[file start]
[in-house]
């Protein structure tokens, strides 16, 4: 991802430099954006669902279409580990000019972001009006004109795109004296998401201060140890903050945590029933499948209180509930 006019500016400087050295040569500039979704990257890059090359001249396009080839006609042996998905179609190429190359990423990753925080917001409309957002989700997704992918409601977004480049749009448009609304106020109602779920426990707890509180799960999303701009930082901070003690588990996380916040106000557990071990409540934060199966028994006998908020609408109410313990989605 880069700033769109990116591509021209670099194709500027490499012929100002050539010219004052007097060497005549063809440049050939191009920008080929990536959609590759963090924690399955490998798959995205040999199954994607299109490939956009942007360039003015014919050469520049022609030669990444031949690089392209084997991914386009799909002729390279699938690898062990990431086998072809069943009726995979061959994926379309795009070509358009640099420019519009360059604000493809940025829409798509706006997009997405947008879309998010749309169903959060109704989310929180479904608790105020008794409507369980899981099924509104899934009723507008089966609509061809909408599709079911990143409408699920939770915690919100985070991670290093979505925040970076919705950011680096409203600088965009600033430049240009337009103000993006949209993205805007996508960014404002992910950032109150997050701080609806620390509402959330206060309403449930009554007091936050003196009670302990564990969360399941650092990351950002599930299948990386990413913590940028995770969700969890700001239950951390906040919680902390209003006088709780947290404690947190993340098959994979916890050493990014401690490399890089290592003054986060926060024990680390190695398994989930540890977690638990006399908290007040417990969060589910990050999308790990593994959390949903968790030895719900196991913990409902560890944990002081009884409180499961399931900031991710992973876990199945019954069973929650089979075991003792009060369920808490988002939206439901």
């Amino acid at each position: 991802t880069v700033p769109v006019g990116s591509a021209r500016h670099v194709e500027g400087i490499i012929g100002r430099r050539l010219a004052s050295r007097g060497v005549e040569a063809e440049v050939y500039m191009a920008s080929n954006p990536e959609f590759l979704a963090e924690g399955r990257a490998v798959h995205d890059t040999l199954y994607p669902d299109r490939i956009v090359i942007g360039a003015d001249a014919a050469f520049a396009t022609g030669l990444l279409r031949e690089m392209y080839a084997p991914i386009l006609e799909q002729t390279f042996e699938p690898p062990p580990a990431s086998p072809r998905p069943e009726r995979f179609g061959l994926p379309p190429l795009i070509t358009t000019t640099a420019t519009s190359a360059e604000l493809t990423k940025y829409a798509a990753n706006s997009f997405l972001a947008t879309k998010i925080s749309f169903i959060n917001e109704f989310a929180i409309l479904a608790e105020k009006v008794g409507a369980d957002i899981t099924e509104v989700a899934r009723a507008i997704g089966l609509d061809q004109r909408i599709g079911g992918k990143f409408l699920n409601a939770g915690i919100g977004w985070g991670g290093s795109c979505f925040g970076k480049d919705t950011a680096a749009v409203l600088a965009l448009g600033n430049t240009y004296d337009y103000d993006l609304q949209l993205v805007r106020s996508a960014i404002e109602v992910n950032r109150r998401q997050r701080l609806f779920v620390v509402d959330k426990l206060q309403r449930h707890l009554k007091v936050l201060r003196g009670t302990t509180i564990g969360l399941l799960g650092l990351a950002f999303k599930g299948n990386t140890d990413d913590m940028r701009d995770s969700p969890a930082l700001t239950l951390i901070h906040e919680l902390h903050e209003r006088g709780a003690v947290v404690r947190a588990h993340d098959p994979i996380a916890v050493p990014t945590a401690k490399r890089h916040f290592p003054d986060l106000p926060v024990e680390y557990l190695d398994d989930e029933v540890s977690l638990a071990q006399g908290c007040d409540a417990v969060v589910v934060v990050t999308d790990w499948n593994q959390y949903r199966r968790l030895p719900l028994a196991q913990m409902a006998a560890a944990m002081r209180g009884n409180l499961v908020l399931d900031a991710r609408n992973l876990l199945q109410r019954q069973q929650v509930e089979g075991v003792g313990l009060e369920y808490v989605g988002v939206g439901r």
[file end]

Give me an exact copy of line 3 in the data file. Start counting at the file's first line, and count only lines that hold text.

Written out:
């Amino acid at each position: 991802t880069v700033p769109v006019g990116s591509a021209r500016h670099v194709e500027g400087i490499i012929g100002r430099r050539l010219a004052s050295r007097g060497v005549e040569a063809e440049v050939y500039m191009a920008s080929n954006p990536e959609f590759l979704a963090e924690g399955r990257a490998v798959h995205d890059t040999l199954y994607p669902d299109r490939i956009v090359i942007g360039a003015d001249a014919a050469f520049a396009t022609g030669l990444l279409r031949e690089m392209y080839a084997p991914i386009l006609e799909q002729t390279f042996e699938p690898p062990p580990a990431s086998p072809r998905p069943e009726r995979f179609g061959l994926p379309p190429l795009i070509t358009t000019t640099a420019t519009s190359a360059e604000l493809t990423k940025y829409a798509a990753n706006s997009f997405l972001a947008t879309k998010i925080s749309f169903i959060n917001e109704f989310a929180i409309l479904a608790e105020k009006v008794g409507a369980d957002i899981t099924e509104v989700a899934r009723a507008i997704g089966l609509d061809q004109r909408i599709g079911g992918k990143f409408l699920n409601a939770g915690i919100g977004w985070g991670g290093s795109c979505f925040g970076k480049d919705t950011a680096a749009v409203l600088a965009l448009g600033n430049t240009y004296d337009y103000d993006l609304q949209l993205v805007r106020s996508a960014i404002e109602v992910n950032r109150r998401q997050r701080l609806f779920v620390v509402d959330k426990l206060q309403r449930h707890l009554k007091v936050l201060r003196g009670t302990t509180i564990g969360l399941l799960g650092l990351a950002f999303k599930g299948n990386t140890d990413d913590m940028r701009d995770s969700p969890a930082l700001t239950l951390i901070h906040e919680l902390h903050e209003r006088g709780a003690v947290v404690r947190a588990h993340d098959p994979i996380a916890v050493p990014t945590a401690k490399r890089h916040f290592p003054d986060l106000p926060v024990e680390y557990l190695d398994d989930e029933v540890s977690l638990a071990q006399g908290c007040d409540a417990v969060v589910v934060v990050t999308d790990w499948n593994q959390y949903r199966r968790l030895p719900l028994a196991q913990m409902a006998a560890a944990m002081r209180g009884n409180l499961v908020l399931d900031a991710r609408n992973l876990l199945q109410r019954q069973q929650v509930e089979g075991v003792g313990l009060e369920y808490v989605g988002v939206g439901r």